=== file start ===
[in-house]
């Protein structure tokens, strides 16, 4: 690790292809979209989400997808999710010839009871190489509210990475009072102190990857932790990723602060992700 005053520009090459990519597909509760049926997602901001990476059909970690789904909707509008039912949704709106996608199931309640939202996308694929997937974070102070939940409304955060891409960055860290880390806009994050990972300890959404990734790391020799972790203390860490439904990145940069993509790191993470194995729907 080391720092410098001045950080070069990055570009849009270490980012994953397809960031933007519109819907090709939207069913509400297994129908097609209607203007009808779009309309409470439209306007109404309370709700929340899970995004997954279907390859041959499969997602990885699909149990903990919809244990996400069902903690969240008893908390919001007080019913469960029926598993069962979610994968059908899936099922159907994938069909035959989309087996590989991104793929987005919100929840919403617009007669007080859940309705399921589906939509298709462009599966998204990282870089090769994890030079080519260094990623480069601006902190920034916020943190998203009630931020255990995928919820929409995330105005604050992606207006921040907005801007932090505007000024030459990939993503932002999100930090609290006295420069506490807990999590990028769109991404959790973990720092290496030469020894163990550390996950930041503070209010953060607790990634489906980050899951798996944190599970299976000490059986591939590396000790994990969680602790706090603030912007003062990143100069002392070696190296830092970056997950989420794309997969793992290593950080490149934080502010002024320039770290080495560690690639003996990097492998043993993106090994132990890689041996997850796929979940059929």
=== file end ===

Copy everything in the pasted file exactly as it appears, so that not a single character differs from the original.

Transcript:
[in-house]
């Protein structure tokens, strides 16, 4: 690790292809979209989400997808999710010839009871190489509210990475009072102190990857932790990723602060992700 005053520009090459990519597909509760049926997602901001990476059909970690789904909707509008039912949704709106996608199931309640939202996308694929997937974070102070939940409304955060891409960055860290880390806009994050990972300890959404990734790391020799972790203390860490439904990145940069993509790191993470194995729907 080391720092410098001045950080070069990055570009849009270490980012994953397809960031933007519109819907090709939207069913509400297994129908097609209607203007009808779009309309409470439209306007109404309370709700929340899970995004997954279907390859041959499969997602990885699909149990903990919809244990996400069902903690969240008893908390919001007080019913469960029926598993069962979610994968059908899936099922159907994938069909035959989309087996590989991104793929987005919100929840919403617009007669007080859940309705399921589906939509298709462009599966998204990282870089090769994890030079080519260094990623480069601006902190920034916020943190998203009630931020255990995928919820929409995330105005604050992606207006921040907005801007932090505007000024030459990939993503932002999100930090609290006295420069506490807990999590990028769109991404959790973990720092290496030469020894163990550390996950930041503070209010953060607790990634489906980050899951798996944190599970299976000490059986591939590396000790994990969680602790706090603030912007003062990143100069002392070696190296830092970056997950989420794309997969793992290593950080490149934080502010002024320039770290080495560690690639003996990097492998043993993106090994132990890689041996997850796929979940059929």